Our dogs’ body language is complex, and can mean different things depending on the situation. When you’re closely bonded with a dog, it almost feels like you can read each others’ minds. You know your companion’s tones, mannerisms, and expressions. You can often interpret what they’re trying to communicate with just one look.
But when it comes to people interacting with others’ dogs, you may not be able to interpret their signals quite as clearly. That’s why it’s so important to learn common cues, for the comfort and safety of everyone. Below are 8 dog body language signals that are often misinterpreted because they can have multiple meanings.
1. Tail wagging
Everyone knows that dogs wag their tails when they’re excited or happy to see us, but they can also use this body language to convey other emotions. Psychology Today explains the following types of “tail wags”:
● A slight wag, with each swing of only small breadth, is usually seen during greetings as a tentative, “Hello there,” or a hopeful “I’m here.”
● A broad wag is friendly: “I am not challenging or threatening you.” This can also mean: “I’m pleased.” This is the closest to the popular concept of the happiness wag, especially if the tail seems to drag the hips with it.
● A slow wag with the tail at half-mast is less social than most other tail signals. Generally speaking, slow wags with the tail in neither a particularly dominant (high) nor a submissive (low) position are signs of insecurity.
● Tiny, high-speed movements that give the impression of the tail vibrating are signs the dog is about to do something, usually run or fight. If the tail is held high while vibrating, it is most likely an active threat.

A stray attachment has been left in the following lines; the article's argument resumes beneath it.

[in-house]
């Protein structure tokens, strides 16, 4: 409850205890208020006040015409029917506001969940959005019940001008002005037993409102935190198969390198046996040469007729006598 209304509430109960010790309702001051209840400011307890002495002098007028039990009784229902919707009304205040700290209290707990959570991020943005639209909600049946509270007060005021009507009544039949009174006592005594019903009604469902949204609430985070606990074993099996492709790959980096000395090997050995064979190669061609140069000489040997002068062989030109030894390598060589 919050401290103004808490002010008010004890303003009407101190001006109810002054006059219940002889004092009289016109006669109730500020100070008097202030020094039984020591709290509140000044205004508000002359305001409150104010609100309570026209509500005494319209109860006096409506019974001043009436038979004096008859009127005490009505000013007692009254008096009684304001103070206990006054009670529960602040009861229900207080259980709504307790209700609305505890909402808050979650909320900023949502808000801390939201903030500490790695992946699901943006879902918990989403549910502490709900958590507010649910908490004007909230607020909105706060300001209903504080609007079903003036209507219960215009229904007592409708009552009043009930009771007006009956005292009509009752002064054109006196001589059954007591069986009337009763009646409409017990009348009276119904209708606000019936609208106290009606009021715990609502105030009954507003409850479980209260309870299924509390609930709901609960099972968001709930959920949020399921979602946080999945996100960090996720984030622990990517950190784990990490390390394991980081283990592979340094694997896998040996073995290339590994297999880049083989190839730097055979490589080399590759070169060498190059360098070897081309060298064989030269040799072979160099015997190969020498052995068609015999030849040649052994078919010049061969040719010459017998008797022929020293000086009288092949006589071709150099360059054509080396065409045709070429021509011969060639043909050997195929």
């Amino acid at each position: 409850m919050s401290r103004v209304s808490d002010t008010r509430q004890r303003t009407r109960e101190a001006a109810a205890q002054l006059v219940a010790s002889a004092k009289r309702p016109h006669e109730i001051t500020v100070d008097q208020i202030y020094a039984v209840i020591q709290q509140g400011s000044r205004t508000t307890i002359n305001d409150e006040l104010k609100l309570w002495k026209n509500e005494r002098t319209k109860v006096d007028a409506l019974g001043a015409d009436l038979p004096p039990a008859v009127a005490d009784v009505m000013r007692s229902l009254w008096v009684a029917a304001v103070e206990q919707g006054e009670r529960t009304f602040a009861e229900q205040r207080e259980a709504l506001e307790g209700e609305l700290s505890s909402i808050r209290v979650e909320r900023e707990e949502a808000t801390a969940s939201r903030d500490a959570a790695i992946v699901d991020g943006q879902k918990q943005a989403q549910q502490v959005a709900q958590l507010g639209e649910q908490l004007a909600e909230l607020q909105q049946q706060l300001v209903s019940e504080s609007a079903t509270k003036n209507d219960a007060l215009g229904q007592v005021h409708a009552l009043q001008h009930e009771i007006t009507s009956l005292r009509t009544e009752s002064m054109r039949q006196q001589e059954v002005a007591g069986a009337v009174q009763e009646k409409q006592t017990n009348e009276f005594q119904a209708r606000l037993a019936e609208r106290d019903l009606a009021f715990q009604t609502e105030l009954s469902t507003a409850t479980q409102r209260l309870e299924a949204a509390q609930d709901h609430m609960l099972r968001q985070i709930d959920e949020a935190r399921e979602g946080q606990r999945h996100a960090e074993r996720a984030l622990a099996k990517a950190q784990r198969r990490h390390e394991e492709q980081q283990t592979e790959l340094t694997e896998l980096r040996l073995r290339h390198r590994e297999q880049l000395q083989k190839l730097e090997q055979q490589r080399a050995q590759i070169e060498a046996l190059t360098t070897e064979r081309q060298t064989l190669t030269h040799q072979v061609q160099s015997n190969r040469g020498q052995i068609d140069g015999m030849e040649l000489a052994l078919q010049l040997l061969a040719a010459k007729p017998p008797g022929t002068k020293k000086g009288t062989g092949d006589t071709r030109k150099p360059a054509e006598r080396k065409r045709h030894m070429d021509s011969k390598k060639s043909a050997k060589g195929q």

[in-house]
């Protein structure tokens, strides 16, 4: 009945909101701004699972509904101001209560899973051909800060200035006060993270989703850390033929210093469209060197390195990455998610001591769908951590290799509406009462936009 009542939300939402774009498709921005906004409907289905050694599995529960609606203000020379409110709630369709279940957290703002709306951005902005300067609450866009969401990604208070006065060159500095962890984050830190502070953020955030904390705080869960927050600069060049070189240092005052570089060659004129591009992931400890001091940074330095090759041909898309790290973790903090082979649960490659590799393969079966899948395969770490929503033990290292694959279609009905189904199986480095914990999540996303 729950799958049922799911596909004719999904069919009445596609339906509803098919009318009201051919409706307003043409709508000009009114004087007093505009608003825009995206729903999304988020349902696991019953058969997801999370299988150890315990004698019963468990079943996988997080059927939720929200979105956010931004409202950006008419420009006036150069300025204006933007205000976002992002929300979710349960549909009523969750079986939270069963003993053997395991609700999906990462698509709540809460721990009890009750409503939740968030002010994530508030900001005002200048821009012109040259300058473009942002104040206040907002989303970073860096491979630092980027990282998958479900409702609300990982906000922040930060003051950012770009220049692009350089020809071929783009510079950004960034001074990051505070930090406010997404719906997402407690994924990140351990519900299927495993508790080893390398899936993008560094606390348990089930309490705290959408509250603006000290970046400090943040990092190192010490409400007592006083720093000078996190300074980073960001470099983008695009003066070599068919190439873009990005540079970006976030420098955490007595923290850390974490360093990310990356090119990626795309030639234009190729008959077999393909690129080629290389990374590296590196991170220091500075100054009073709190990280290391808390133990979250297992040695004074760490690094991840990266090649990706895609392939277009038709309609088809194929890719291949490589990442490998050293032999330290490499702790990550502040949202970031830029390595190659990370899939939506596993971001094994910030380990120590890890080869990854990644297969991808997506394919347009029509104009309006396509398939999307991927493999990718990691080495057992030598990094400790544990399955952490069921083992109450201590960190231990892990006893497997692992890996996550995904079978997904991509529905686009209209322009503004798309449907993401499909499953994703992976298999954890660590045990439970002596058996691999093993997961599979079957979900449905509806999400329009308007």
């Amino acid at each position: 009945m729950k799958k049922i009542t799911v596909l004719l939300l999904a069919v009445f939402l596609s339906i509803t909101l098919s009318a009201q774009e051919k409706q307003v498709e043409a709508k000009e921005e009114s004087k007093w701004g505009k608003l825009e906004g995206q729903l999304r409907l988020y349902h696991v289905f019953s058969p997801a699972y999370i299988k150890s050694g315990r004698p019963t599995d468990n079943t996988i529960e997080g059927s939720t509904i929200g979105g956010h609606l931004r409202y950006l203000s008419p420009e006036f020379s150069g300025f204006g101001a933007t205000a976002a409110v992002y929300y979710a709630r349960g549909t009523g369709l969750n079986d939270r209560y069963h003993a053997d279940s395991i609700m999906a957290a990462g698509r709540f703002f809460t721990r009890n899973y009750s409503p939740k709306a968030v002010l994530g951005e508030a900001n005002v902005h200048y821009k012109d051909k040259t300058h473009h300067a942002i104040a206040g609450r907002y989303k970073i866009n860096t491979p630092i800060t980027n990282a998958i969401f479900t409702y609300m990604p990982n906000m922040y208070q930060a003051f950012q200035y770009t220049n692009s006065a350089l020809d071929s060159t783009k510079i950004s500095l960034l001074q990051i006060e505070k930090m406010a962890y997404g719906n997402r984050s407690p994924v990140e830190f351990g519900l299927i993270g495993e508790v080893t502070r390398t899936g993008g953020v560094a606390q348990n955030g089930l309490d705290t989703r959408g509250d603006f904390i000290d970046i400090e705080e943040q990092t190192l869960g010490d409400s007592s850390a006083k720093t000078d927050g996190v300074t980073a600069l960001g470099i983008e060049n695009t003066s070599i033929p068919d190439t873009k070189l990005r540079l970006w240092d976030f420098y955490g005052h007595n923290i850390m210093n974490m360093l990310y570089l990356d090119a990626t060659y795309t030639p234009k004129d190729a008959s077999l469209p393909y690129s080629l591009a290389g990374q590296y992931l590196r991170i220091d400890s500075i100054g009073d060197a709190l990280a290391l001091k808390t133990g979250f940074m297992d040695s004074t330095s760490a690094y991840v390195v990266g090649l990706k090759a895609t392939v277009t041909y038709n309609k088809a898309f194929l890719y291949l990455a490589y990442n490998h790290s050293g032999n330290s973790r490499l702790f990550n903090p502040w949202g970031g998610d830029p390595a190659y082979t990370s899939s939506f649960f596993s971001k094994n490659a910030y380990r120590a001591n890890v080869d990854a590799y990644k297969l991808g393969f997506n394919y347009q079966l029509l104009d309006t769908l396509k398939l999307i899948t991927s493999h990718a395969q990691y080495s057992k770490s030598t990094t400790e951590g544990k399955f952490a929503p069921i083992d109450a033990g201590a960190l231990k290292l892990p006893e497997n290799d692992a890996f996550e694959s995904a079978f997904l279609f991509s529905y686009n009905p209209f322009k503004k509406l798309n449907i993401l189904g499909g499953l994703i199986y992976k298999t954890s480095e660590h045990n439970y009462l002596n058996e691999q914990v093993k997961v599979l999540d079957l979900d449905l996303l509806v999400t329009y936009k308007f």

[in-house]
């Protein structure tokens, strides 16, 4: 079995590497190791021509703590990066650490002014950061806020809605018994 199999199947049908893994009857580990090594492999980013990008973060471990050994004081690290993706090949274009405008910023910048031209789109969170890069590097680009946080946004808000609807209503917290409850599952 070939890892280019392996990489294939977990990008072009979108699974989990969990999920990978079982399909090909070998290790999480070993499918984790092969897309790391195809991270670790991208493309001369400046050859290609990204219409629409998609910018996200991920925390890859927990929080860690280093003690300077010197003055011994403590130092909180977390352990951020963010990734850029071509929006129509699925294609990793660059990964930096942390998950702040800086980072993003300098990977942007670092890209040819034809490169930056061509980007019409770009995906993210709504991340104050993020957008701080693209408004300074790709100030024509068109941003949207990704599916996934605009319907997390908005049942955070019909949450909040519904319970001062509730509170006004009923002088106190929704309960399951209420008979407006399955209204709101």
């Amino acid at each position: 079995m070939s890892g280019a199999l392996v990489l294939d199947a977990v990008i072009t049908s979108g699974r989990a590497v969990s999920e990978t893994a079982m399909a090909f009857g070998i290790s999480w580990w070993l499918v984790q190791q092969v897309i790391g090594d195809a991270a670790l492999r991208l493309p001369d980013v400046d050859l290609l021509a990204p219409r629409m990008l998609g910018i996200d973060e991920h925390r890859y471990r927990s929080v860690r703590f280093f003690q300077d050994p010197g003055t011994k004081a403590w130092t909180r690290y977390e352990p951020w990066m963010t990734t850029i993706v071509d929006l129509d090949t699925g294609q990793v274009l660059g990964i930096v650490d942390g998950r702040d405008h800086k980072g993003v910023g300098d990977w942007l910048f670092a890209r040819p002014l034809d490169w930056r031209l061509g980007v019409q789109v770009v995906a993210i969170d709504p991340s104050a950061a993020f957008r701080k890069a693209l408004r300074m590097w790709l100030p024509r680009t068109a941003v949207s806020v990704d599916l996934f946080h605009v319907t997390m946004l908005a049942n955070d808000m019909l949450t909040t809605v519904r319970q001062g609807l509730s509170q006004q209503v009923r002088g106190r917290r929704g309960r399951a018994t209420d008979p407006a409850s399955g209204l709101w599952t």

Yes, dogs bare their teeth and growl when they’re feeling aggressive, scared, or defensive, but it’s also totally normal body language for them to express a play growl, too. If your pup — or someone else’s — is playing tug-o-war with you or a pal and gives a low rumble, don’t be alarmed as long as the rest of her body language says “I’m having fun!”
Keep a close eye on her ear and tail positions for other cues, and if things start to get too rowdy, try switching to a calmer activity.
You may have seen this open-mouthed, toothy body language when your pooch is prancing around outside or waiting for you to throw his favorite ball, and you could swear he was smiling. But there are other “smiles” that don’t indicate happiness.
First, there’s the submissive grin, which dog trainer Kristina Lotz, CPDT-KA, explains:
“In this pose, the dog lifts his upper lip up to reveal his front teeth with a closed mouth. Puppies will do this to older dogs, and dogs will do it to us when they are uncomfortable about something or if the person or other dog is showing aggression towards them.”
Similar body language can also indicate aggression. Lotz describes:
“Dogs will also pull their lips back to reveal with front teeth when they are about to bite. Sometimes they will lift the lips up in the same way [as the submissive grin], making it hard to tell if the dog is appeasing you, warning you of impending aggression, or if the dog himself has not decided which route to take.”